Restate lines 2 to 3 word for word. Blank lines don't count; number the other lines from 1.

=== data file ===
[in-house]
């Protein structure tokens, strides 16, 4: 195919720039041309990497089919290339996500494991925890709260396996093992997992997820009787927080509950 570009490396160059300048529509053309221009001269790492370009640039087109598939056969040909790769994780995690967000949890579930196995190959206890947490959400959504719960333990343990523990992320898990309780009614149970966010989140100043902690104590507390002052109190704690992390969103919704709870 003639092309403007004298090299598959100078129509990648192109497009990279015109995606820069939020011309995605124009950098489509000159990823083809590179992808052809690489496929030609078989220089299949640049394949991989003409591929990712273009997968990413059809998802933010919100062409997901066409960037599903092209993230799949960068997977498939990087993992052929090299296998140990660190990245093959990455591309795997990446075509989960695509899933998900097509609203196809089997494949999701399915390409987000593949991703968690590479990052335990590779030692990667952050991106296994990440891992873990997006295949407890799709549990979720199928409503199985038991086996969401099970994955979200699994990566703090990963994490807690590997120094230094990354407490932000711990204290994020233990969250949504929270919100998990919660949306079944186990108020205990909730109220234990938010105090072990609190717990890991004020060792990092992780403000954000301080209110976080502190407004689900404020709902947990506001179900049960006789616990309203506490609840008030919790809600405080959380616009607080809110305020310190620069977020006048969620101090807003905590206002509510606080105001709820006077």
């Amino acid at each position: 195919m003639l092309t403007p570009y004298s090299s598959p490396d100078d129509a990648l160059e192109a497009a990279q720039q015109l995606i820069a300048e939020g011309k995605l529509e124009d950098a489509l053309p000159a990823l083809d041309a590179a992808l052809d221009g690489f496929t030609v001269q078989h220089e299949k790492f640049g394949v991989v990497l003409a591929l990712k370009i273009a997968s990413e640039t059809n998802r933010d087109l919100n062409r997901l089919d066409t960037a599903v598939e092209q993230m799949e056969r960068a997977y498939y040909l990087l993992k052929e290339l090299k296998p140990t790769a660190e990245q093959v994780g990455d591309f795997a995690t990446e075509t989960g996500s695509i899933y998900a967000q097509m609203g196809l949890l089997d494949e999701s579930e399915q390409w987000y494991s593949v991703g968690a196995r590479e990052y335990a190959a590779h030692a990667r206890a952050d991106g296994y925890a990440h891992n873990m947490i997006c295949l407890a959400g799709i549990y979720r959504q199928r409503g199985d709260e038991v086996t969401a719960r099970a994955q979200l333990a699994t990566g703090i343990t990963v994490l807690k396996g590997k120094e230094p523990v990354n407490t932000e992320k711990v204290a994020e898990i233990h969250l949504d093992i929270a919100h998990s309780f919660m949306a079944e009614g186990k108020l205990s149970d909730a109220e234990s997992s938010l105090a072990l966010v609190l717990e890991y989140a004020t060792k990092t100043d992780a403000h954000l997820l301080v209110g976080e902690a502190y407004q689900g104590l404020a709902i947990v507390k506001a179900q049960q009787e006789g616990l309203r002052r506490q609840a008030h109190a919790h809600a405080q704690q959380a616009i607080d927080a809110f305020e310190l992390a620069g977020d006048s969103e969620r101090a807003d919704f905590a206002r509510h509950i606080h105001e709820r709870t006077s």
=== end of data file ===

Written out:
């Protein structure tokens, strides 16, 4: 195919720039041309990497089919290339996500494991925890709260396996093992997992997820009787927080509950 570009490396160059300048529509053309221009001269790492370009640039087109598939056969040909790769994780995690967000949890579930196995190959206890947490959400959504719960333990343990523990992320898990309780009614149970966010989140100043902690104590507390002052109190704690992390969103919704709870 003639092309403007004298090299598959100078129509990648192109497009990279015109995606820069939020011309995605124009950098489509000159990823083809590179992808052809690489496929030609078989220089299949640049394949991989003409591929990712273009997968990413059809998802933010919100062409997901066409960037599903092209993230799949960068997977498939990087993992052929090299296998140990660190990245093959990455591309795997990446075509989960695509899933998900097509609203196809089997494949999701399915390409987000593949991703968690590479990052335990590779030692990667952050991106296994990440891992873990997006295949407890799709549990979720199928409503199985038991086996969401099970994955979200699994990566703090990963994490807690590997120094230094990354407490932000711990204290994020233990969250949504929270919100998990919660949306079944186990108020205990909730109220234990938010105090072990609190717990890991004020060792990092992780403000954000301080209110976080502190407004689900404020709902947990506001179900049960006789616990309203506490609840008030919790809600405080959380616009607080809110305020310190620069977020006048969620101090807003905590206002509510606080105001709820006077």
């Amino acid at each position: 195919m003639l092309t403007p570009y004298s090299s598959p490396d100078d129509a990648l160059e192109a497009a990279q720039q015109l995606i820069a300048e939020g011309k995605l529509e124009d950098a489509l053309p000159a990823l083809d041309a590179a992808l052809d221009g690489f496929t030609v001269q078989h220089e299949k790492f640049g394949v991989v990497l003409a591929l990712k370009i273009a997968s990413e640039t059809n998802r933010d087109l919100n062409r997901l089919d066409t960037a599903v598939e092209q993230m799949e056969r960068a997977y498939y040909l990087l993992k052929e290339l090299k296998p140990t790769a660190e990245q093959v994780g990455d591309f795997a995690t990446e075509t989960g996500s695509i899933y998900a967000q097509m609203g196809l949890l089997d494949e999701s579930e399915q390409w987000y494991s593949v991703g968690a196995r590479e990052y335990a190959a590779h030692a990667r206890a952050d991106g296994y925890a990440h891992n873990m947490i997006c295949l407890a959400g799709i549990y979720r959504q199928r409503g199985d709260e038991v086996t969401a719960r099970a994955q979200l333990a699994t990566g703090i343990t990963v994490l807690k396996g590997k120094e230094p523990v990354n407490t932000e992320k711990v204290a994020e898990i233990h969250l949504d093992i929270a919100h998990s309780f919660m949306a079944e009614g186990k108020l205990s149970d909730a109220e234990s997992s938010l105090a072990l966010v609190l717990e890991y989140a004020t060792k990092t100043d992780a403000h954000l997820l301080v209110g976080e902690a502190y407004q689900g104590l404020a709902i947990v507390k506001a179900q049960q009787e006789g616990l309203r002052r506490q609840a008030h109190a919790h809600a405080q704690q959380a616009i607080d927080a809110f305020e310190l992390a620069g977020d006048s969103e969620r101090a807003d919704f905590a206002r509510h509950i606080h105001e709820r709870t006077s």